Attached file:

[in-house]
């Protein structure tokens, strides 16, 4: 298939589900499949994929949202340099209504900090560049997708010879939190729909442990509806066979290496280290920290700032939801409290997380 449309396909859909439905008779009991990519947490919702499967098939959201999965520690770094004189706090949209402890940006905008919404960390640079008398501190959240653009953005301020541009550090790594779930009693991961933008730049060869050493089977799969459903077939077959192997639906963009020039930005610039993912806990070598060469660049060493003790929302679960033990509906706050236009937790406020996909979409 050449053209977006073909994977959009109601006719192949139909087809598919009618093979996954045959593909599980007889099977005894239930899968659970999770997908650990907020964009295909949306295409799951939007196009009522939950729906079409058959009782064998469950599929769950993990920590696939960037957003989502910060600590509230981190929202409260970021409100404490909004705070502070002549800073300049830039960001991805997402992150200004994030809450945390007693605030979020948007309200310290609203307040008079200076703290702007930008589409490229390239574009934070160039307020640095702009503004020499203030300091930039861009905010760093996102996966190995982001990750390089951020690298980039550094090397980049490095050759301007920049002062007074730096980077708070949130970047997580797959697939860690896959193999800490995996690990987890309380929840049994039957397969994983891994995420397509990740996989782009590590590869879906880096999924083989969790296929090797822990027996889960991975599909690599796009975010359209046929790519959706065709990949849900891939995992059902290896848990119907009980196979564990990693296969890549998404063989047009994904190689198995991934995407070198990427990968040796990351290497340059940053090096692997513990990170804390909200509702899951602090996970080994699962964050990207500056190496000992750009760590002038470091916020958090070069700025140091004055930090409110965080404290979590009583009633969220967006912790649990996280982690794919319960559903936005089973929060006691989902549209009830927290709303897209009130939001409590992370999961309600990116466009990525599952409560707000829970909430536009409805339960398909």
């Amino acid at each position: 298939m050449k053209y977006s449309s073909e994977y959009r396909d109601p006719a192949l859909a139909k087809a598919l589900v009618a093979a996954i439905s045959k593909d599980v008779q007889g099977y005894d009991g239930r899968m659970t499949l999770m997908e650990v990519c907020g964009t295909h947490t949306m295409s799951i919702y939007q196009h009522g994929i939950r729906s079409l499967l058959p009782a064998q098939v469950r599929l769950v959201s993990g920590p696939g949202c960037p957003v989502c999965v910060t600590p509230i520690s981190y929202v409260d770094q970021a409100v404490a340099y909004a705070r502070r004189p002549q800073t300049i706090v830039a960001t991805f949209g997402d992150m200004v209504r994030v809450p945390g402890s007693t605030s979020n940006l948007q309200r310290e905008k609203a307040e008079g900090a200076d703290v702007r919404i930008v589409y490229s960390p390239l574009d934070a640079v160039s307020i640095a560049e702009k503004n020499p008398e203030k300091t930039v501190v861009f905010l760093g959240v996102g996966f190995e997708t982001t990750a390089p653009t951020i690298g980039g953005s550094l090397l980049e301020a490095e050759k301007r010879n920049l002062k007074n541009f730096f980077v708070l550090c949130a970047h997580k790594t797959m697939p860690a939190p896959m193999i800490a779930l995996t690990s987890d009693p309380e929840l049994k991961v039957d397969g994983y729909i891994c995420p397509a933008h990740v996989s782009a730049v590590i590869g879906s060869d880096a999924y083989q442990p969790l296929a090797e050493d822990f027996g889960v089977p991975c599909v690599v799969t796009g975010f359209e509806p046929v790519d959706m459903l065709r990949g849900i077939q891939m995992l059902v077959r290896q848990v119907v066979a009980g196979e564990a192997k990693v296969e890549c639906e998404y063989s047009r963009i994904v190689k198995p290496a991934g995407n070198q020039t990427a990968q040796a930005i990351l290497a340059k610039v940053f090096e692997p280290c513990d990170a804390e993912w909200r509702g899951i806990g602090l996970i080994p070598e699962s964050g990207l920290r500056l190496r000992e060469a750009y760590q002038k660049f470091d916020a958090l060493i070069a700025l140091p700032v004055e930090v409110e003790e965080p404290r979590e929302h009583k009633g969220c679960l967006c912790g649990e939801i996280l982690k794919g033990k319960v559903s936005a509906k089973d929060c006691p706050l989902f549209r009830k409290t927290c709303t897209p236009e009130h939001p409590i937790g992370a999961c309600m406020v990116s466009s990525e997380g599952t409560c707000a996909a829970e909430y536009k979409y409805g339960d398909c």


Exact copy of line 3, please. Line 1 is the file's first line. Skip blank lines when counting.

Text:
């Amino acid at each position: 298939m050449k053209y977006s449309s073909e994977y959009r396909d109601p006719a192949l859909a139909k087809a598919l589900v009618a093979a996954i439905s045959k593909d599980v008779q007889g099977y005894d009991g239930r899968m659970t499949l999770m997908e650990v990519c907020g964009t295909h947490t949306m295409s799951i919702y939007q196009h009522g994929i939950r729906s079409l499967l058959p009782a064998q098939v469950r599929l769950v959201s993990g920590p696939g949202c960037p957003v989502c999965v910060t600590p509230i520690s981190y929202v409260d770094q970021a409100v404490a340099y909004a705070r502070r004189p002549q800073t300049i706090v830039a960001t991805f949209g997402d992150m200004v209504r994030v809450p945390g402890s007693t605030s979020n940006l948007q309200r310290e905008k609203a307040e008079g900090a200076d703290v702007r919404i930008v589409y490229s960390p390239l574009d934070a640079v160039s307020i640095a560049e702009k503004n020499p008398e203030k300091t930039v501190v861009f905010l760093g959240v996102g996966f190995e997708t982001t990750a390089p653009t951020i690298g980039g953005s550094l090397l980049e301020a490095e050759k301007r010879n920049l002062k007074n541009f730096f980077v708070l550090c949130a970047h997580k790594t797959m697939p860690a939190p896959m193999i800490a779930l995996t690990s987890d009693p309380e929840l049994k991961v039957d397969g994983y729909i891994c995420p397509a933008h990740v996989s782009a730049v590590i590869g879906s060869d880096a999924y083989q442990p969790l296929a090797e050493d822990f027996g889960v089977p991975c599909v690599v799969t796009g975010f359209e509806p046929v790519d959706m459903l065709r990949g849900i077939q891939m995992l059902v077959r290896q848990v119907v066979a009980g196979e564990a192997k990693v296969e890549c639906e998404y063989s047009r963009i994904v190689k198995p290496a991934g995407n070198q020039t990427a990968q040796a930005i990351l290497a340059k610039v940053f090096e692997p280290c513990d990170a804390e993912w909200r509702g899951i806990g602090l996970i080994p070598e699962s964050g990207l920290r500056l190496r000992e060469a750009y760590q002038k660049f470091d916020a958090l060493i070069a700025l140091p700032v004055e930090v409110e003790e965080p404290r979590e929302h009583k009633g969220c679960l967006c912790g649990e939801i996280l982690k794919g033990k319960v559903s936005a509906k089973d929060c006691p706050l989902f549209r009830k409290t927290c709303t897209p236009e009130h939001p409590i937790g992370a999961c309600m406020v990116s466009s990525e997380g599952t409560c707000a996909a829970e909430y536009k979409y409805g339960d398909c």